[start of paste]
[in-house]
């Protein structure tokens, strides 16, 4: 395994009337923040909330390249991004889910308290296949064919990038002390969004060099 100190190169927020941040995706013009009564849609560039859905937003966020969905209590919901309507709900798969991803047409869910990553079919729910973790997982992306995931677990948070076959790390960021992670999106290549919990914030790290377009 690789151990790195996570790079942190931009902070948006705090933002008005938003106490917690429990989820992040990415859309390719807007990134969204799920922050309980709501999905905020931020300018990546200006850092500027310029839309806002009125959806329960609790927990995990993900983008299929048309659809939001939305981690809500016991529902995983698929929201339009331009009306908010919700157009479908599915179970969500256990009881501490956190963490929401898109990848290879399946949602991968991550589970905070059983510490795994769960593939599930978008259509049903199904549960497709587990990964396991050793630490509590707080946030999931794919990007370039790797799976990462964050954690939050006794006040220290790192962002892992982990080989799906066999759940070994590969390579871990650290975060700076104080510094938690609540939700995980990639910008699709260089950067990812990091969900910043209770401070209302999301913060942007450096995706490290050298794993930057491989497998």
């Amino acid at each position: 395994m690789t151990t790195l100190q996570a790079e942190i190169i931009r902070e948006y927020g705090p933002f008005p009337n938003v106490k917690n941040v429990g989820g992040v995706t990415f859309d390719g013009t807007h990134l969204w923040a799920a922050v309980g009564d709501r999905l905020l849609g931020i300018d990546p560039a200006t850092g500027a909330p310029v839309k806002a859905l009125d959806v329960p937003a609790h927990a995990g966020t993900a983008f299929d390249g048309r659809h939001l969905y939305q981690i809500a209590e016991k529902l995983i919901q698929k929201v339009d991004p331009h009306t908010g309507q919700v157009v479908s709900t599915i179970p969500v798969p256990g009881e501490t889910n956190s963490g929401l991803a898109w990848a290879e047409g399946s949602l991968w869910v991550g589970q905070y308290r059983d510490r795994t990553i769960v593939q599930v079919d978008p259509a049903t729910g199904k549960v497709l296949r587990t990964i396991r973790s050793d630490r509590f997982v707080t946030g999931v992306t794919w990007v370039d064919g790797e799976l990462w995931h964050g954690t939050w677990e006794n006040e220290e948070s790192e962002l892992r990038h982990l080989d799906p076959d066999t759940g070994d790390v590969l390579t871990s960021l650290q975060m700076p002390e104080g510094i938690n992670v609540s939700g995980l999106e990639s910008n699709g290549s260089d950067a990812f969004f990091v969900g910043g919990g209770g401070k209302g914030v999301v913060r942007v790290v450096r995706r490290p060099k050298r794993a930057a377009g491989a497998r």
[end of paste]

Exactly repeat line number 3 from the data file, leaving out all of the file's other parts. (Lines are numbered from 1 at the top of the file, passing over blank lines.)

């Amino acid at each position: 395994m690789t151990t790195l100190q996570a790079e942190i190169i931009r902070e948006y927020g705090p933002f008005p009337n938003v106490k917690n941040v429990g989820g992040v995706t990415f859309d390719g013009t807007h990134l969204w923040a799920a922050v309980g009564d709501r999905l905020l849609g931020i300018d990546p560039a200006t850092g500027a909330p310029v839309k806002a859905l009125d959806v329960p937003a609790h927990a995990g966020t993900a983008f299929d390249g048309r659809h939001l969905y939305q981690i809500a209590e016991k529902l995983i919901q698929k929201v339009d991004p331009h009306t908010g309507q919700v157009v479908s709900t599915i179970p969500v798969p256990g009881e501490t889910n956190s963490g929401l991803a898109w990848a290879e047409g399946s949602l991968w869910v991550g589970q905070y308290r059983d510490r795994t990553i769960v593939q599930v079919d978008p259509a049903t729910g199904k549960v497709l296949r587990t990964i396991r973790s050793d630490r509590f997982v707080t946030g999931v992306t794919w990007v370039d064919g790797e799976l990462w995931h964050g954690t939050w677990e006794n006040e220290e948070s790192e962002l892992r990038h982990l080989d799906p076959d066999t759940g070994d790390v590969l390579t871990s960021l650290q975060m700076p002390e104080g510094i938690n992670v609540s939700g995980l999106e990639s910008n699709g290549s260089d950067a990812f969004f990091v969900g910043g919990g209770g401070k209302g914030v999301v913060r942007v790290v450096r995706r490290p060099k050298r794993a930057a377009g491989a497998r």